From time to time we’re asked what the difference between Artificial Intelligence (AI) and Machine Learning (ML) is. There is no clear-cut definition, but this is how we (and many with us) see it.
The short answer is that Machine Learning is a way of accomplishing Artificial Intelligence.
Artificial Intelligence is usually divided into two categories. Weak, and Strong AI. Weak AI is a system or computer program that can solve a narrow set of problems with some level of perceived intelligence. An example could be a system that plays chess or Jeopardy! at or above human expert level, or that can categorize images of different kinds of objects really well. There are plenty of examples of this today.
The other category, Strong AI, is a system that is of superhuman intelligence in a broad range of tasks, or ultimately, in every aspect. This has, to common knowledge, never been achieved, and many industry experts and researchers fail to agree if this is possible, and in that case in how distant a future it is likely to happen. Some believe it might be possible in 20-30 years time, others say 50, and some say it will not be achievable in less than a 100 years.
Whereas Artificial Intelligence is the abstract idea of a system (e.g. a computer program) that behaves seemingly intelligently, Machine Learning is a way for a computer program to learn how to make intelligent decisions based on historic data, instead of being explicitly programmed.
Let’s apply this in our own industry with a simple example. Assume that a user reads a lot of culture related articles and never or rarely reads about sports. Then this fact suggests that it might be a good idea to recommend culture related articles and not sports related articles in the future. This way of making use of information about the past to predict the future, just like humans do, is what machine learning is all about.
The recommendations of course becomes much more interesting when you couple the information about the individual user with what interests people at large, and what people with similar interests are reading right now. It’s a bit like how a good librarian can recommend books based on what you have read before, what is generally popular at the moment, and what other people with similar reading habits likes. This can of course be done at an individual level by a human, but when it comes to making millions or billions of recommendations per week to millions of different people it stops being feasible to use humans to provide recommendations. Computers on the other hand are great for this. They only need a split second to provide tailored recommendations for you, and they have no problems keeping track of the current reading habits of millions of users at the same time. That is what makes machine learning for article recommendations so exciting!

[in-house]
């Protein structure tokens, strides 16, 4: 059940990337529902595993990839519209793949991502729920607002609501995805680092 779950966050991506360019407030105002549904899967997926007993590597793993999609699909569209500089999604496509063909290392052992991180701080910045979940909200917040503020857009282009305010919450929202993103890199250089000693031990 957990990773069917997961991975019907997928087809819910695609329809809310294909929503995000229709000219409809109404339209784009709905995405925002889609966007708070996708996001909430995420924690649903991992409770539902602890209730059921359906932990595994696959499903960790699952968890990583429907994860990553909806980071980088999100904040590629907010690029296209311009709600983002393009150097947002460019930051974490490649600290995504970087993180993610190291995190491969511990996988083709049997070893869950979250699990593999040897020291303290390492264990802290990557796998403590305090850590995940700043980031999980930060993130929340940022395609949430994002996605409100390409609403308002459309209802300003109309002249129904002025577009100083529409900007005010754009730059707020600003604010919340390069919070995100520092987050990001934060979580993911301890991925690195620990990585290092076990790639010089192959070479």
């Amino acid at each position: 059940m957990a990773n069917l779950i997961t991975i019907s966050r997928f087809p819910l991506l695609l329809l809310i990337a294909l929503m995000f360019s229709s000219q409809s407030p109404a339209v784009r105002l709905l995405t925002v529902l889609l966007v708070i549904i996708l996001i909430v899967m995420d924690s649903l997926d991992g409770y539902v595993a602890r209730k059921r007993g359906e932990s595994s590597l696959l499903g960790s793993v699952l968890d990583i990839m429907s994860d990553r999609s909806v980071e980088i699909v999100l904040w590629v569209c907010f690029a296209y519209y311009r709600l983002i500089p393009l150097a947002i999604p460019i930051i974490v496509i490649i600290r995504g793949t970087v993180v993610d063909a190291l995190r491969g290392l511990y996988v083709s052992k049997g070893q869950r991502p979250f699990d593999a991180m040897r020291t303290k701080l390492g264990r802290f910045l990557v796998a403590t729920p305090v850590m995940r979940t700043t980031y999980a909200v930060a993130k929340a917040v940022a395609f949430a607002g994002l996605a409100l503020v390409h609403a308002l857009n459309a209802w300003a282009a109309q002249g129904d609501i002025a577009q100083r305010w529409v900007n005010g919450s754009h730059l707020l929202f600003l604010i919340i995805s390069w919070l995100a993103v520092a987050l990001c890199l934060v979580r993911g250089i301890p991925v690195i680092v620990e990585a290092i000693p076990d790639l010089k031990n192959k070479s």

The alternatives to this would be to manually write specific rules for each and every user or group of users that interact with your product. With many millions of users this would hardly be plausible.
So what does it mean that Machine Learning systems learn from the data? And why is it a big deal? Early attempts to create AI made use of hand written rules and decision trees. It was a slow, error prone and very costly process that required many domain experts to encode their knowledge in the system. Simply put, it didn’t scale and the result was often mediocre at best. Learning from data, i.e. from looking at records about the past in order to predict the future, scales comparably very well, since all you need is data to learn from and processing power to update the machine learning model. It is a completely automatic process. Processing power is quickly becoming cheaper and cheaper, data is becoming more and more abundant, and machine learning algorithms are quickly becoming more accurate and efficient. Hence the opportunities to use machine learning instead of manually writing rules are also becoming greater and greater.
This is why these are such exciting times for publishers. Machine learning really allows them to find the best and most relevant content for any given user at any given time, in order to offer them the best possible experience. This is of course is equally true for native advertisers, which are essentially in the same business of finding the right reader to the right piece of content.
At Strossle we are committed to pushing the boundaries of how well article recommendations can be made with machine learning, and we will not rest until every user is truly amazed by how relevant and inspiring recommendations they are provided on our customers’ websites.
Fredrik Skeppstedt, Strossle